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Nurturing Curiosity: Early Childhood Garden Education with Youth Grow

in our own words youth grow

Early Experiences in the Garden

Many of the elementary schools that Youth Grow works with also offer early childhood and Kindergarten readiness programs, through Ready, Set, Go!, for students and their families. For these students, ranging from a few months old to pre-K, Youth Grow offers short lessons covering age-appropriate themes of food and gardening, and afterschool programming for families.

“I see it as developing a small sense of comfort and curiosity and helping kids get comfortable outside,” Betsy Lattig, Youth Grow Lead Educator, said of early childhood garden education. “This can get the spark started really early.”

Even very simple activities, such as walking through the garden, or smelling and touching different plants, can create a strong foundation of comfort in the garden that students will then be ready to build on throughout elementary school and beyond. “The goal is getting kids more exposed to foods they’ll see growing up, from the whole process of seed to table,” Kelley Smith, Youth Grow Educator, said. These kinds of exposures at a young age can make a huge difference.  

Even though lessons cover basic topics in nature and gardening, Kelley said that people might be surprised at how engaged and curious young students can be, and at their abilities to draw connections between things and express themselves. “These kids are so smart,” she said.

Lessons for early childhood students often involve hands-on activities that engage the senses. For some of the youngest students, this may involve smelling, touching, and tasting different plants that the educator brings in. This kind of activity might be adapted for slightly older students, at the pre-K level, by including toy models of some plants, asking the students to sort things by size, or comparing the colors of other objects they know to different vegetables. Even at a young age, this exploration of different plants often prompts students to talk about foods they love and eat at home. 

Beginning these practices of noticing and sharing sets students up for doing these things at a more complex level as they grow. For example, a few years later, students may plant the seeds they sorted by size when they were younger, and learn about the process of germination through the beans that they played with. Talking about which foods they like will lead into more developed conversations about culture and cooking traditions. 

In working together from pre-K all the way through the end of elementary school, educators and students develop trust and relationships, and educators observe students developing stronger connections with their gardens by the year. “Students are excited to continue, especially when they’re working with the same person throughout the years,” Kelley said.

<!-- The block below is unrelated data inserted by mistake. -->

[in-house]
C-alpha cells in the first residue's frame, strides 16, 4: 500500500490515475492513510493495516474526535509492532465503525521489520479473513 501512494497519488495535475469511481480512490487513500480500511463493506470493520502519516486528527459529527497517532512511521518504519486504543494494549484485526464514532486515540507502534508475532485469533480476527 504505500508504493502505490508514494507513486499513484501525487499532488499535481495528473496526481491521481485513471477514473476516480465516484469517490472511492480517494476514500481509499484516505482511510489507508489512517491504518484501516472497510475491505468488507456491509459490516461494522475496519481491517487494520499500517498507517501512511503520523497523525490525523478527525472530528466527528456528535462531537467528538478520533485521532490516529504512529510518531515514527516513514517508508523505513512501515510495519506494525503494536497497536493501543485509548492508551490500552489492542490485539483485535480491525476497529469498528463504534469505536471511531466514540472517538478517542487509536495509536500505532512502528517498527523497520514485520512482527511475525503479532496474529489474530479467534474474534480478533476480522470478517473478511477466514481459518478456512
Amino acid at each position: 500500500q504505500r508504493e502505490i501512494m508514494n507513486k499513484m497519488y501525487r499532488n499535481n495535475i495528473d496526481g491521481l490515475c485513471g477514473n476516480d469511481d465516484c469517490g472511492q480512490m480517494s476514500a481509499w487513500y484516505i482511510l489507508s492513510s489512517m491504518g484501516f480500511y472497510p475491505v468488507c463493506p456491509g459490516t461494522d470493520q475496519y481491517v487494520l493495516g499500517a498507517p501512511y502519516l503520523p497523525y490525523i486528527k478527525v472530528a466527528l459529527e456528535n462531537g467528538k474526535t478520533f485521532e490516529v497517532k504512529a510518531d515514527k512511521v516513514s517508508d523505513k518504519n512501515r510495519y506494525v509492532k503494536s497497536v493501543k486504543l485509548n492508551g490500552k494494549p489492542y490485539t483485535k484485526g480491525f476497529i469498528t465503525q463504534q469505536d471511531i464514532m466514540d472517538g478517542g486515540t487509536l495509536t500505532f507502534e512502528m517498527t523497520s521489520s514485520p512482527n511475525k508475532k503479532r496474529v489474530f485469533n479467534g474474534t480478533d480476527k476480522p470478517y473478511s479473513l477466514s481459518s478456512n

The continuity of the growing process also helps to keep students engaged and curious. “They get excited to see a seed grow into something bigger that they eventually get to taste,” Kelley said.


Connecting With Families

Often, early childhood education includes a higher level of family involvement than for older students. As children become acquainted with the garden, families become acquainted with the school communities that they will be part of for years to come. When working with students of every age level, Youth Grow works to incorporate family input and serve as an avenue to connect families to local food systems and resources, including the school garden, school food pantries, CSA programs, and Home Gardens.

Youth Grow and Home Gardens have collaborated to offer free virtual programming, with take-home planting kits and gardening workshops, for families with early childhood students. Past projects have included growing strawberries and cilantro in container gardens. The workshops covered how to plant in containers, the importance of companion planting, and the benefits of gardening with young children, which include defining motor skills, improving physical health through nutrition and movement, having fun together as a family, and discovering the calm and joy that can be experienced through nature. Home Gardens then introduces their program and tells families how to sign up.

Youth Grow also gives early childhood students take-home kits related to daytime activities and lessons. For example, in class, students might learn about worms, connecting to their experiences with the creatures out on the playground. Then, they receive a take-home kit, complete with a craft to make a worm puppet, a song to sing with their families, and a game to play together. Such activities connect students’ experiences in the garden with their play outside the classroom, and connect families to what their students are doing in school.

 “This is getting kids invested in and connected to nature and their habitats,” Betsy said. “They can start seeing nature as a part of their lives, even if they live in the city.”

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